A quintessence of dust, a beautiful essay by Roger Ebert reflecting on existence, science, art, and the universe.
My curiosity leads me to science, my admiration for logic leads me to the Theory of Evolution, my pride rejects simplistic fables to describe the facts I observe. Where do I find my consolations? There are many ways to be consoled. Everyone deserves to find their own way, and find such peace as they can. I find my greatest consolations come from Art.
I’m not sure how it happened this way, but I recently watched Citizen Kane for the first time in about 5 years and was in awe of the whole damn thing. I was pretty much transfixed from the first frame to the last. Every 30 minutes or so I had to pause the DVD so I could turn to Jenny and say, “This is incredible!” She said, “I know, it’s awesome. We should be watching this all the time.” (Not an exact quote, but close enough.)
I could always appreciate it for its technical achievements — it’s difficult to find a movie even today that matches the innovation involved in just about every shot in Citizen Kane — but the story didn’t grab me. It grabs me now, though. And there’s not much I can say about it that hasn’t been said before, so I’ll just say, “Wow.” Citizen Kane is a powerhouse. What a great movie.
(The DVD also contains an audio commentary track by Roger Ebert, whose commentaries are exceptional, well-worth checking out.)
Roger Ebert is talking about books now, and brother can I relate.
I cannot throw out these books. Some are protected because I have personally turned all their pages and read every word; they’re like little shrines to my past hours. Perhaps half were new when they came to my life, but most are used, and I remember where I found every one. The set of Kipling at the Book Nook on Green Street in Champaign. The scandalous The English Governess in a shady book store on the Left Bank in 1965 (Obilisk Press, $2, today $91). The Shaw plays from Cranford’s on Long Street in Cape Town, where Irving Freeman claimed he had a million books; it may not have been a figure of speech. Like an alcoholic trying to walk past a bar, you should see me trying to walk past a used book store.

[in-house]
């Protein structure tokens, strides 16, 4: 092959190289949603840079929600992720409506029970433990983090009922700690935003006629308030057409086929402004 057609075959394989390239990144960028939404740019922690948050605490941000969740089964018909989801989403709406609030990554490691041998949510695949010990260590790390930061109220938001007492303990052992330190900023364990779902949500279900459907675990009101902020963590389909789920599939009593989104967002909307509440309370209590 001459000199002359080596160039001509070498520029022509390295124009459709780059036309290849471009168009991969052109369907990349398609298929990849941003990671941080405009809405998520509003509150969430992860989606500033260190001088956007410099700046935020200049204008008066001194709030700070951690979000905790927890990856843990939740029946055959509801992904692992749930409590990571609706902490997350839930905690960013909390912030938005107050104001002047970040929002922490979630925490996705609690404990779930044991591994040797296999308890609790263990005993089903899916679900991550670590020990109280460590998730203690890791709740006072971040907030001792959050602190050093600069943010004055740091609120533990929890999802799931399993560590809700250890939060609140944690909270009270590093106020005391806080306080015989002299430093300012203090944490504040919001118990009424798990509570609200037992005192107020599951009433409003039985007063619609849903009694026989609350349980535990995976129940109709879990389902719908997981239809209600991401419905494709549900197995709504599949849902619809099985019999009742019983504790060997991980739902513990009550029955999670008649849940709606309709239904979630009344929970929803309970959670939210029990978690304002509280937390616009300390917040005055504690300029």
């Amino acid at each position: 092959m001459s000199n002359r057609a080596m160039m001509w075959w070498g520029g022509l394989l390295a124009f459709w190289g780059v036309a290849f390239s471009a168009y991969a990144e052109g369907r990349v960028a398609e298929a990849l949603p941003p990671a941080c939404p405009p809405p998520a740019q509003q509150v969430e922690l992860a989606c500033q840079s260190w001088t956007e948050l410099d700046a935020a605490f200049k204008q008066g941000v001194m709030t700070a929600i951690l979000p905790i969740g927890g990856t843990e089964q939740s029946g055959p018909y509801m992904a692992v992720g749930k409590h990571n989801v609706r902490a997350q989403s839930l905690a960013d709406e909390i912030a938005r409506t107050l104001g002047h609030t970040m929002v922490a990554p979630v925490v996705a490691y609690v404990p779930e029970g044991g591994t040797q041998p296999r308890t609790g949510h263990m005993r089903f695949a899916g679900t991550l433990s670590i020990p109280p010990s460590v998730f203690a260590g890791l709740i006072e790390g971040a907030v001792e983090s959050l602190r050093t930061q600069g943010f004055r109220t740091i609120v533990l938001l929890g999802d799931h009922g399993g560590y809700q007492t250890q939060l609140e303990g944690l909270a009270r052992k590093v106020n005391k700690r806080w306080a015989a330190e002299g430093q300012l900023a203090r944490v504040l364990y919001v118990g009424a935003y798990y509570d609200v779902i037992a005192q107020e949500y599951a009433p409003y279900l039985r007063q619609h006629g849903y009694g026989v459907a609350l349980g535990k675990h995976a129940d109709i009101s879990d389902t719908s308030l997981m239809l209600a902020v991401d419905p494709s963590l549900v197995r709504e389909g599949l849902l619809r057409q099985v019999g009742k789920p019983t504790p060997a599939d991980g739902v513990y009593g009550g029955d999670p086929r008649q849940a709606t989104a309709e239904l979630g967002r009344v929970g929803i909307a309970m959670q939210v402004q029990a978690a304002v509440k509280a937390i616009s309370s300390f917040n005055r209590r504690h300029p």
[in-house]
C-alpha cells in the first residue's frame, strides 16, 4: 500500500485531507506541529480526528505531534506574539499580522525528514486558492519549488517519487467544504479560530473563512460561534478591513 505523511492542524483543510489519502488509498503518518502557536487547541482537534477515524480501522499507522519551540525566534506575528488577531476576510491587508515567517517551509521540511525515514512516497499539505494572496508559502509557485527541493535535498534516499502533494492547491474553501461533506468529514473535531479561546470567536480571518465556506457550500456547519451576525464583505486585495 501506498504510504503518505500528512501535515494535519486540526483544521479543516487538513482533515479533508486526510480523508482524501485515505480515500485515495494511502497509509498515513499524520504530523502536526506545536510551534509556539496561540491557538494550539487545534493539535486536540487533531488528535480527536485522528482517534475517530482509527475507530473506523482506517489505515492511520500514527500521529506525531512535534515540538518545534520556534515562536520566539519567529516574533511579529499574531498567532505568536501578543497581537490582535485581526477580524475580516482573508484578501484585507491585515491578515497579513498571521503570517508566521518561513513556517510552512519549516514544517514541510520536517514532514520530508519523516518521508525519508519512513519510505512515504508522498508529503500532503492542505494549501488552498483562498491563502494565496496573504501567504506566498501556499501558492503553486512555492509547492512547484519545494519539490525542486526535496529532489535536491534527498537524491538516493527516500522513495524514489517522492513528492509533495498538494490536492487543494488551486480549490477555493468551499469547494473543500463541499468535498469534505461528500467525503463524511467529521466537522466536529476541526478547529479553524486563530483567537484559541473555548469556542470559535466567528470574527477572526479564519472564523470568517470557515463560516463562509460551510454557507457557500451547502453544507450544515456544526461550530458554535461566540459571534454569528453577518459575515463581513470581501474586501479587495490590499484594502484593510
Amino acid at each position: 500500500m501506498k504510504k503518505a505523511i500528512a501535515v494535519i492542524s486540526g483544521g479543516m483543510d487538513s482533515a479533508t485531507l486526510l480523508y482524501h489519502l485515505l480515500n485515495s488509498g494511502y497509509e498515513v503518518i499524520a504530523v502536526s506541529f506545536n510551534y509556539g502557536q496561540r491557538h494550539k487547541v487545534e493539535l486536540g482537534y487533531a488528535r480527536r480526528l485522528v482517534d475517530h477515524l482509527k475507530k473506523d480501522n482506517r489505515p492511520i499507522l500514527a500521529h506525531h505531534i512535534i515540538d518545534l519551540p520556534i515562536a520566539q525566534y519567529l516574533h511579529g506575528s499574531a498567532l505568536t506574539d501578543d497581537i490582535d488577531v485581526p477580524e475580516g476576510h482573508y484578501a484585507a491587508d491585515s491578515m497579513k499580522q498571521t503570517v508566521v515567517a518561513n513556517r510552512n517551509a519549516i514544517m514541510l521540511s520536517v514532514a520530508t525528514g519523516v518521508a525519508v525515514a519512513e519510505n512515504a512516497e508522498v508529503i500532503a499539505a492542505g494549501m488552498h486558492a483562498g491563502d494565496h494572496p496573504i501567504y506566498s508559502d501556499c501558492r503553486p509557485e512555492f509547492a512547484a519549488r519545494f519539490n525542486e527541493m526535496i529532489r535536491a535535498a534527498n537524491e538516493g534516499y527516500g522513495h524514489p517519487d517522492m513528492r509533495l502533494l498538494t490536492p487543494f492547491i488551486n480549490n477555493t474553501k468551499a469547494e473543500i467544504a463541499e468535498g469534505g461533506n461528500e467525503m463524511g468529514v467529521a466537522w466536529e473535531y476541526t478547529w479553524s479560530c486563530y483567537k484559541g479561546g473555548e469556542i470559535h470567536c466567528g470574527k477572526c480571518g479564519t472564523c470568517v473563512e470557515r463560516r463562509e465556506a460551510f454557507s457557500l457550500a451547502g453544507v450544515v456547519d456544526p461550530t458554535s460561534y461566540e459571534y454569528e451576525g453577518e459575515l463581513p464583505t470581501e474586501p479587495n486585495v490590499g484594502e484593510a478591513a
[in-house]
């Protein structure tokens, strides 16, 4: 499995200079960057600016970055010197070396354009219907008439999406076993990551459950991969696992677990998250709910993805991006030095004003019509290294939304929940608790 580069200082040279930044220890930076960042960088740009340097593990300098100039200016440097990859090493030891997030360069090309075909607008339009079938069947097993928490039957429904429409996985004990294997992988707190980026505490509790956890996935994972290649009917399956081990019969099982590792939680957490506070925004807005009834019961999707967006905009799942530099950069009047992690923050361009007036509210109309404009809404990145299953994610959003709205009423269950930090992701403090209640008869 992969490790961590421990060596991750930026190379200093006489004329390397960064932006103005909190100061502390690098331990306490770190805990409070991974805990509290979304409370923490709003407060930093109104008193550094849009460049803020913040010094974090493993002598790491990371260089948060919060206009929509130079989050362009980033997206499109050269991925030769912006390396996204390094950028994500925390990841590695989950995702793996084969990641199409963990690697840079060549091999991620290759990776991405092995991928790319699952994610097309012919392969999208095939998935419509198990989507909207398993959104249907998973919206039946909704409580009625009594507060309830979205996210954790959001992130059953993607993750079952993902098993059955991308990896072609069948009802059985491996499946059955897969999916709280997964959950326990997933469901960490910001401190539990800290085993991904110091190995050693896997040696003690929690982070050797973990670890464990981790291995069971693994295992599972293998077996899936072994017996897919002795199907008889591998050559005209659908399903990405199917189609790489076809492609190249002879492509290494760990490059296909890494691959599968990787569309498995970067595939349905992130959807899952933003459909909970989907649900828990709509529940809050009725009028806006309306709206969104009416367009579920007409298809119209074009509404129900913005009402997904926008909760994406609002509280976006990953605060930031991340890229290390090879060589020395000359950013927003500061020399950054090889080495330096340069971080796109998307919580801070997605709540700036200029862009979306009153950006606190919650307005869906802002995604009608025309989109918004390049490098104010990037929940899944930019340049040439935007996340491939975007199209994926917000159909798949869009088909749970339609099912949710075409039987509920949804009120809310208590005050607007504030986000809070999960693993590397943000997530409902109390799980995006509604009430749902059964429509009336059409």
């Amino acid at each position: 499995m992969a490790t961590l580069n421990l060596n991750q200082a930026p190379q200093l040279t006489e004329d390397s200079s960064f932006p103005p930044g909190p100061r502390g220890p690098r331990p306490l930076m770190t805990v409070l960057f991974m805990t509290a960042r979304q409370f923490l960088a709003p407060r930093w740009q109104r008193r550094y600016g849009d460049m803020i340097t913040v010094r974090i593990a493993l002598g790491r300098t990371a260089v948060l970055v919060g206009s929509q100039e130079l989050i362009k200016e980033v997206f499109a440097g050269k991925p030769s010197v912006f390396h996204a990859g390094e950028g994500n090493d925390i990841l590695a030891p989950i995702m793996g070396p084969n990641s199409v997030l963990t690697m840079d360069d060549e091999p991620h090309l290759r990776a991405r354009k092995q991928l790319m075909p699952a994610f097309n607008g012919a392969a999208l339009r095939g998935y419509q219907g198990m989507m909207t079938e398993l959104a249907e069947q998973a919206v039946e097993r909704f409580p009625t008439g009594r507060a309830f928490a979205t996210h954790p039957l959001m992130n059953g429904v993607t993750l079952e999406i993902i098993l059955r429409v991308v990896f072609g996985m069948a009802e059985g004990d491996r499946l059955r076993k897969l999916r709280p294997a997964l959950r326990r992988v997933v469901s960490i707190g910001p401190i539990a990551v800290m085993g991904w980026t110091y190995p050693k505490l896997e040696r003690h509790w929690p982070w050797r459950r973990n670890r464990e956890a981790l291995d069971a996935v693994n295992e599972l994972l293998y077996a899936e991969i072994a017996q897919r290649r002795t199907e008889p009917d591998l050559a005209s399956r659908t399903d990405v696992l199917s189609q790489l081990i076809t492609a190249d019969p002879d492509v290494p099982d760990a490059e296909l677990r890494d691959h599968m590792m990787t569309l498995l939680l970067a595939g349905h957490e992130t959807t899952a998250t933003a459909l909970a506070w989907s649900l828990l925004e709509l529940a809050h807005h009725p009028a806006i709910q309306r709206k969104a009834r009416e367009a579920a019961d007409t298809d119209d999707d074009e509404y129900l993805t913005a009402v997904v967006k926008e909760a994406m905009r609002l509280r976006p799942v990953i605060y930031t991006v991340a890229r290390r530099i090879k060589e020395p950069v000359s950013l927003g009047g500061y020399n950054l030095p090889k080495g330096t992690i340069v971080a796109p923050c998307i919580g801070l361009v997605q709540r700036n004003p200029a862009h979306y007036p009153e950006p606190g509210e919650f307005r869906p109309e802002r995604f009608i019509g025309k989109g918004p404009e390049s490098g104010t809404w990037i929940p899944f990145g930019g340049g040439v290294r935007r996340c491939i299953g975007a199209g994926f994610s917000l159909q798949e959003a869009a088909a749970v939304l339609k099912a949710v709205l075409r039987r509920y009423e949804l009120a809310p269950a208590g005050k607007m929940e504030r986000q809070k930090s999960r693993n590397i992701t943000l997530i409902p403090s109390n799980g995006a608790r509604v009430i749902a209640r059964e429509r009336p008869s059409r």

Ebert’s Most Hated:
From bad Elvis to Deuce Bigalow, these are excerpts from reviews of some of the worst movies he’s [Roger Ebert] ever seen…It’s not just their measly ratings — from zero to 1.5 stars — but what Ebert has to say about them that really conveys their true awfulness.
I hated this [North] movie. Hated hated hated hated hated this movie. Hated it. Hated every simpering stupid vacant audience-insulting moment of it. Hated the sensibility that thought anyone would like it. Hated the implied insult to the audience by its belief that anyone would be entertained by it.
I was pleasantly surprised to find his opinion of The Usual Suspects was similar to my own:
Once again, my comprehension began to slip, and finally I wrote down: “To the degree that I do understand, I don’t care.”
The X-rated Roger Ebert:
Roger Ebert used to review porn movies. No, this was not a third-string assignment, nor was he moonlighting for Hustler or Oui. He saw them in his capacity as esteemed first-string film critic for the Chicago Sun-Times.
The article includes snippets of some of Ebert’s reviews, including Vixen (“…is not only a good skin-flick, but a merciless put-on of the whole genre”), The Devil in Miss Jones (“This is the first porno movie I’ve seen that actually seems to be about its leading character – instead of merely using her as the object of sexual variations”), and Emmanuelle (“…may be the first movie influenced by magazine centerfolds”).